Answered By: Emily Vinson Last Updated: Nov 19, 2018 Views: 3
Copyright law allows for instructors to use audio and visual materials in digital teaching environments, but you must be aware of exceptions and limitations to these allowances.
Streaming video: Providing access to these videos through Blackboard may be acceptable, but it will depend on the terms of the license or contract with the vendor from whom you obtained access to these materials. The terms of a license for electronic resources supersede any legal rights around copyright. We advise that you consult the license and confer with the vendors as necessary to determine whether the license terms permit you to provide their streaming video content via Blackboard.
DVD and VHS: Whether these materials can be displayed to students via Blackboard will depend largely on technical issues. By the terms of the TEACH Act, instructors are permitted to display copyrighted materials to students for instruction, as they would be allowed in the classroom under copyright law if the following conditions are met:
1. Transmission is limited to students enrolled in the course (providing them within a Blackboard course meets this requirement).
2. The work being used is "directly related and of material assistance to the teaching content of the transmission."
3. The display is performed as analogously as possible to how it would be done in a classroom setting: so that it is part of the instruction, not an independent side activity.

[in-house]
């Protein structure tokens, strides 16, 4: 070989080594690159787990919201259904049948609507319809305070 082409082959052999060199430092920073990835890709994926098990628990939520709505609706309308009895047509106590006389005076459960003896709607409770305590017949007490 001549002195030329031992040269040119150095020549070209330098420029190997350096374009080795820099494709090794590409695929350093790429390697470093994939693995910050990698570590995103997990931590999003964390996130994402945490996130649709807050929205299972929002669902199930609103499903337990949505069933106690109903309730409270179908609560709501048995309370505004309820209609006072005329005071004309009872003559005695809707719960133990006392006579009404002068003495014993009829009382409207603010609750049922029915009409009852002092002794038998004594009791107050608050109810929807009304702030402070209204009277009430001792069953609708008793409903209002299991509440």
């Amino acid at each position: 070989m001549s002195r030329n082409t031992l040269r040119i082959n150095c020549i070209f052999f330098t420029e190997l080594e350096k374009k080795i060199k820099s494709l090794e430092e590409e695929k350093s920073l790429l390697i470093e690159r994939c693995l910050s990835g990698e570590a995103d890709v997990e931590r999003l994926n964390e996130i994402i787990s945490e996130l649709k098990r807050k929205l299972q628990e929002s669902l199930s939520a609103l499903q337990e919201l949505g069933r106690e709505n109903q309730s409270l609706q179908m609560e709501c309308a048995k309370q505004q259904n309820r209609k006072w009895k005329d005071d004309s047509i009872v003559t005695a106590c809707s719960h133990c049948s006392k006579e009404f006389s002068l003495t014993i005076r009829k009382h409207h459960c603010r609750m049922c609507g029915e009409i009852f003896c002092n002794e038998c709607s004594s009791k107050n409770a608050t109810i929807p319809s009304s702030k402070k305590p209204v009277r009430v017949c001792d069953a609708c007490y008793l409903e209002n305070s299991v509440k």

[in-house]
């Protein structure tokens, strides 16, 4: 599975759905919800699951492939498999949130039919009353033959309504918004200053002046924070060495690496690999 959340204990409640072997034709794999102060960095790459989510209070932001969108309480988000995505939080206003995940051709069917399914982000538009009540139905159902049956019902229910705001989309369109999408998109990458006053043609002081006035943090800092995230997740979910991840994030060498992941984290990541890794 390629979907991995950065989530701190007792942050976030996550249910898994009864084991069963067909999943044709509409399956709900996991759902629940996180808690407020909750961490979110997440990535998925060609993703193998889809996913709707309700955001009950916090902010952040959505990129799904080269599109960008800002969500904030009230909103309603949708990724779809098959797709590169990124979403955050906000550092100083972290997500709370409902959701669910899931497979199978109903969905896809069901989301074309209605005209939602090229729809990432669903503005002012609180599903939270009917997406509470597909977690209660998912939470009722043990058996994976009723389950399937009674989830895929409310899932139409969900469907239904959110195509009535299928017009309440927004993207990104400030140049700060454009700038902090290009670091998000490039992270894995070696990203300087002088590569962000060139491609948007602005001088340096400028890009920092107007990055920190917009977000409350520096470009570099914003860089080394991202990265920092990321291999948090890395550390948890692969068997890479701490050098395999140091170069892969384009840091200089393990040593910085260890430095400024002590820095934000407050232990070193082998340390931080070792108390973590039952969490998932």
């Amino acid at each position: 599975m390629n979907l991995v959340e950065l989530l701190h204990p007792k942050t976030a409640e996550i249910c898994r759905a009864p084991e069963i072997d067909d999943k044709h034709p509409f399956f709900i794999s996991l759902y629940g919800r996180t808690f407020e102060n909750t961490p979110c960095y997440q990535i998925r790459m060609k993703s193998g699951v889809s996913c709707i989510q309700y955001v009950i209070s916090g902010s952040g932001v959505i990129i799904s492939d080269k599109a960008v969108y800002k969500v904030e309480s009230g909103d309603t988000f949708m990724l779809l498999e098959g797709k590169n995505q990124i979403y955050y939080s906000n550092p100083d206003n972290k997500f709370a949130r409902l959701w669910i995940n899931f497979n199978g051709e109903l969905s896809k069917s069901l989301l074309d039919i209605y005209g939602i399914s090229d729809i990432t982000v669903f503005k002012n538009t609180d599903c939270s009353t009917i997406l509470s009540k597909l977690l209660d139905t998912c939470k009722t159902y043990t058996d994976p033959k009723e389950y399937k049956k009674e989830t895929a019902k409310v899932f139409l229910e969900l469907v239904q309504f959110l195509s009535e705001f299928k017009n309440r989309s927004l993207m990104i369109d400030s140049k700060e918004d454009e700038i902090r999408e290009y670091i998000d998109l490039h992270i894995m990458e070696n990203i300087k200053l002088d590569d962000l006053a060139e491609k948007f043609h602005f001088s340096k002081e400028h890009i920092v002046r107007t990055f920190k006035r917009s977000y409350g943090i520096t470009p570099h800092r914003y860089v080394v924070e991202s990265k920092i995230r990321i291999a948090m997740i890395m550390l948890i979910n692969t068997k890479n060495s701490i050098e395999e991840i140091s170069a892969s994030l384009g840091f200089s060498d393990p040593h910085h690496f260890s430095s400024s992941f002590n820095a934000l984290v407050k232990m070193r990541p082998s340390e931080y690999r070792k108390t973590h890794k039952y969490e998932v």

4. Any transient copy made for display is retained no longer than reasonably necessary for transmission (e.g., a digital copy of the film is left up on Blackboard no longer than it takes all the students to view and use it, and then fully deleted).
5. Faculty and students in the course are provided with copyright information about their use. Faculty are advised of their responsibilities in showing the film, students are advised that they may not circumvent protections, make copies, or redistribute the film.
6. Any copies shown are not, to the instructor's knowledge, made illegally. This includes ensuring that any digital rights management (DRM) protections of the original content were not circumvented in order to create a copy for transmission.
The final point here may be most relevant for VHS or DVD content. If the faculty member has the means to stream a performance of a DVD or VHS film in its collection through Blackboard, so that no copy of the content is made, this use should be analogous enough to classroom performance to avoid infringement under the TEACH Act. However, if a digital copy would need to be made and uploaded to Blackboard, additional risks would be introduced. Most modern DVDs include some form of DRM protection, and any attempt to copy the contents of a disc with these protections would constitute circumvention and be illegal. VHS cassettes generally predate the inclusion of DRM technologies and might be possible to transmute to digital copies legally, but the copy would have to be managed with extreme care and removed as soon as possible to be in compliance with the TEACH Act.